EEA nationals who come to study in Sweden for longer than three months must obtain a residence permit within the first three months of their arrival (Sweden 12 Dec. 2002). To obtain the residence permit, applicants must demonstrate that they have "been admitted to full-time accredited university studies," that they can support themselves and that they have "medical insurance" (ibid.).
Foreign students do not pay tuition fees while studying in Sweden (Sweden n.d.b; see also EU n.d.d). However, all students must "pay a fee to register" and must buy their own books and pay for their living expenses (EU n.d.d). Information was also found to indicate that foreign students have to pay student union fees (Sweden n.d.b).
Foreign students can receive "study assistance" only if they have lived in Sweden for at least two years and they have a "permanent residence permit or an EU/EEA permit" (Sweden 29 Sept. 2004).
Information on housing rights in Sweden could not be found among the sources consulted by the Research Directorate within time constraints.
Foreigners, including EEA citizens, can apply for citizenship after living in Sweden "for at least five years," whereas citizens of the EEA countries of Denmark, Finland, Iceland or Norway can acquire Swedish citizenship after having fulfilled a two-year residence requirement (ibid. Apr. 2003).
Refugee claims/asylum applications in Sweden
Asylum seekers in EU countries must make their asylum claim in the first safe country that they enter (ibid. Sept. 2004; ibid. May 2004b, 3). The European Union Website defines a "safe country of origin" as follows:
[a] country that can clearly be shown, in an objective and verifiable way, normally not to generate refugees, or about which it can clearly be shown that circumstances which might in the past have justified recourse to the 1951 Convention have ceased to exist.
... [T]o assess the safety of a country the following elements may be taken into account:
number of refugees originating from that country over the last few years;
observance of human rights (how the country meets its obligations of appropriate international instruments);
democratic institutions (elections, political pluralism, freedom of expression, legal means of protection and redress);
stability (EU n.d.c).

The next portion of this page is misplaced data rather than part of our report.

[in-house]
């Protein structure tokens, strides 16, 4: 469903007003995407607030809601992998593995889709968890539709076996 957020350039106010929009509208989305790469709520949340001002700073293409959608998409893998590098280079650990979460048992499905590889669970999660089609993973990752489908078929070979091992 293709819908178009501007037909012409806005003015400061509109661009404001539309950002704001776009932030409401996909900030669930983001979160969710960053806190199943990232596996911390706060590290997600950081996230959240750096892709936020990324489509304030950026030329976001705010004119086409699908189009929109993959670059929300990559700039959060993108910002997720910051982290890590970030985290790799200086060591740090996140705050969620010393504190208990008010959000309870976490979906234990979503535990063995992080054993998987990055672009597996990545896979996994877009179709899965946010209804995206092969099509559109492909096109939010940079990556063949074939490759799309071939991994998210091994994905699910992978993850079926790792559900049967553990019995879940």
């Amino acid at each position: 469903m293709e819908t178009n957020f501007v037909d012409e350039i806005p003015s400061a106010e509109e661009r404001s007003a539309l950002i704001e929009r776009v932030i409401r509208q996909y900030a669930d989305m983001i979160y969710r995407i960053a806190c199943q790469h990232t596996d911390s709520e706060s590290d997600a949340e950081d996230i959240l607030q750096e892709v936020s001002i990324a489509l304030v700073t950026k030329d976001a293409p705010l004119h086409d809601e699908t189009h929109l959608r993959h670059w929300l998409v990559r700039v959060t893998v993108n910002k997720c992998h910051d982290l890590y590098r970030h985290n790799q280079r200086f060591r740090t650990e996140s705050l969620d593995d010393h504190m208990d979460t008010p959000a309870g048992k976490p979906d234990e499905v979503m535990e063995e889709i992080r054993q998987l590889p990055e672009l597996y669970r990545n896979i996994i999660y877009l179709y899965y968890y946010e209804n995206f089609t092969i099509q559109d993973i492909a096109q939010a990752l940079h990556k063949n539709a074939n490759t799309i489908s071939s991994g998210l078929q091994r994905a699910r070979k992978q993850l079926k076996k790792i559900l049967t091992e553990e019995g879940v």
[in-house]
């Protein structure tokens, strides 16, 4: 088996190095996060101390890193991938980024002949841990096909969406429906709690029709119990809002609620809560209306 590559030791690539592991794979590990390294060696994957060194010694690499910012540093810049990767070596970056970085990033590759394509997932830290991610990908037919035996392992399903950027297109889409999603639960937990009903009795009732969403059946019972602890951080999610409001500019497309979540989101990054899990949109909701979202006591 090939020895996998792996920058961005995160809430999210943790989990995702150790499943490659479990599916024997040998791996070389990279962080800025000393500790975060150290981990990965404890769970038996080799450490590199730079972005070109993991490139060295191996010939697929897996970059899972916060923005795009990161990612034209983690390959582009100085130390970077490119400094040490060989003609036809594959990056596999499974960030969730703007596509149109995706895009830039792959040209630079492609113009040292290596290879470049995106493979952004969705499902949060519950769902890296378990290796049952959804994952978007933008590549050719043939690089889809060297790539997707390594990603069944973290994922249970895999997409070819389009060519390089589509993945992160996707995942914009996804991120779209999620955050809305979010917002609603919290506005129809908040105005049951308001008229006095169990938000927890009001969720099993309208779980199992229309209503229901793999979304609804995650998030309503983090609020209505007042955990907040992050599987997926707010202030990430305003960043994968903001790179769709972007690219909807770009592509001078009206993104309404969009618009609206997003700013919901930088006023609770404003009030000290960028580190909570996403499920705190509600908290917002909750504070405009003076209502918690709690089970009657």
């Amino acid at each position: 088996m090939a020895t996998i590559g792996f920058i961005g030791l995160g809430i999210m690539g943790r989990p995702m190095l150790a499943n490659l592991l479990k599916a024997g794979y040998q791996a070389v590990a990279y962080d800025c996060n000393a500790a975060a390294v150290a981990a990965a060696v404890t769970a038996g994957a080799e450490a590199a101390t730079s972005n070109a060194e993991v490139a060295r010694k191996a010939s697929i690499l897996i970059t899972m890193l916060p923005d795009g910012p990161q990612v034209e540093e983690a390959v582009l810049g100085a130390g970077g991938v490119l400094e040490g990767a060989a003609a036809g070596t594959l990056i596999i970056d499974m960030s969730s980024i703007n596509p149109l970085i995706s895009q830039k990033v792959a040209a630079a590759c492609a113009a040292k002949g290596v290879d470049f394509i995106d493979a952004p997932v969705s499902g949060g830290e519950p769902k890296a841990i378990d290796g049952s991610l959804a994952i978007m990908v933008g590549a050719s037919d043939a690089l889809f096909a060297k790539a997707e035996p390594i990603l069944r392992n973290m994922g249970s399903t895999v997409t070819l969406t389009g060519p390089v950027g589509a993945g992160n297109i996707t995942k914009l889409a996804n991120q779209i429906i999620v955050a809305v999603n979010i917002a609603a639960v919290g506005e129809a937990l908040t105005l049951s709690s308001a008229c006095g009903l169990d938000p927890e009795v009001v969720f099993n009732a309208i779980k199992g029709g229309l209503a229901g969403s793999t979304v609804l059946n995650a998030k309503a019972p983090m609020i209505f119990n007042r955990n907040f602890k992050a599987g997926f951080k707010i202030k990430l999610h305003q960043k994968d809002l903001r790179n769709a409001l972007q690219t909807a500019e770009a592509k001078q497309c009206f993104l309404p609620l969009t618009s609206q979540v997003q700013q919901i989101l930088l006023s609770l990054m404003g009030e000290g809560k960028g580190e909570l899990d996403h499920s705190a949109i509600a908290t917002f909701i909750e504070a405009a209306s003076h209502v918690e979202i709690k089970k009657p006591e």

If it is determined that the country from which the applicant has come from is not a "safe country," the asylum seeker's claim will be dealt with by Sweden (Sweden Sept. 2004).
The Dublin II Regulation, which came into effect on 1 September 2003, sets out the criteria for determining which EU country is responsible for dealing with asylum applications (Ireland n.d.). However, pursuant to the Dublin Convention, "[e]very individual who seeks asylum within the EU will have their matter considered. An asylum-seeker may therefore not be passed from country to country" (ibid. May 2004b, 6). In Sweden, if the refugee process takes longer than four months, "asylum-seekers are allowed to enter paid employment" (ibid., 7).
This Response was prepared after researching publicly accessible information currently available to the Research Directorate within time constraints. This Response is not, and does not purport to be, conclusive as to the merit of any particular claim for refugee protection. Please find below the list of additional sources consulted in researching this Information Request.
Embassy of Sweden in Ottawa. 20 July 2004. Telephone interview with a representative.
European Union (EU). 2003. European Commission. Treaty of Accession to the European Union 2003.
_____. 1 May 2003a. European Employment Services (EURES)-The European Job Mobility Portal. "Living and Working Conditions: The Health System – Sweden."
_____. 1 May 2003b. European Employment Services (EURES)-The European Job Mobility Portal. "Living and Working Conditions: Recognition of Diplomas and Qualifications – Sweden."
_____. 1 May 2003c. European Employment Services (EURES)-The European Job Mobility Portal. "Living and Working Conditions: Social Welfare – Protection of Persons Moving in the EEA."
_____. 1 May 2003d. European Employment Services (EURES)-The European Job Mobility Portal. "Living and Working Conditions: What You Have to Think of When Arriving in X."
_____. 20 March 2002. Justice and Home Affairs. "The Schengen Acquis and its Integration into the Union."
_____. n.d.a. "Free Movement: Information on the Transitional Rules Governing the Free Movement of Workers from, to and Between the New Member States – Sweden."
_____. n.d.b. "Free Movement of Workers to and from the New Member States – How Will It Work in Practice?"
_____. n.d.c. Justice and Home Affairs. "FAQ – Asylum Policy – European Commission."
_____. n.d.d. Dialogue with Citizens. "Higher Education: Useful Information on National Provisions."
_____. n.d.e. "Registration: Useful Information on National Provisions."
_____. n.d.f. "You are the Worker: Useful Information on National Provisions."
Ireland. n.d. Oasis: Information of Public Services. "Dublin II Regulation."
Sweden. 29 September 2004. "Higher Education in Sweden."
_____. September 2004. Migrationsverket. "Facts About Asylum Regulations in Sweden."
_____. May 2004a. Migrationsverket. "Facts About Residence Permits for Citizens of EU and EEA Countries and Their Families."
_____. May 2004b. Migrationsverket. "Swedish Refugee Policy."
_____. 30 April 2004. Migrationsverket. "No Restrictions on Working in Sweden for New Member States."
_____. 27 April 2004. Prime Minister's Office. "Sweden's Road to EU Membership."
_____. 25 April 2004. Ministry of Justice. "Swedish Citizenship."
_____. April 2003. Migrationsverket. "Becoming a Swedish Citizen."
_____. 12 December 2002. "Do I need a Visa or Residence Permit?"
_____. n.d.a. Migrationsverket. "Immigration Controls."
_____. n.d.b. "FAQs."
Additional Sources Consulted
Internet sites, including: Embassy of Sweden in Ottawa, Swedish Ministry of Foreign Affairs.
Oral sources: Embassy of Sweden in Ottawa; Refugee Documentation Centre, Legal Aid Board, Dublin.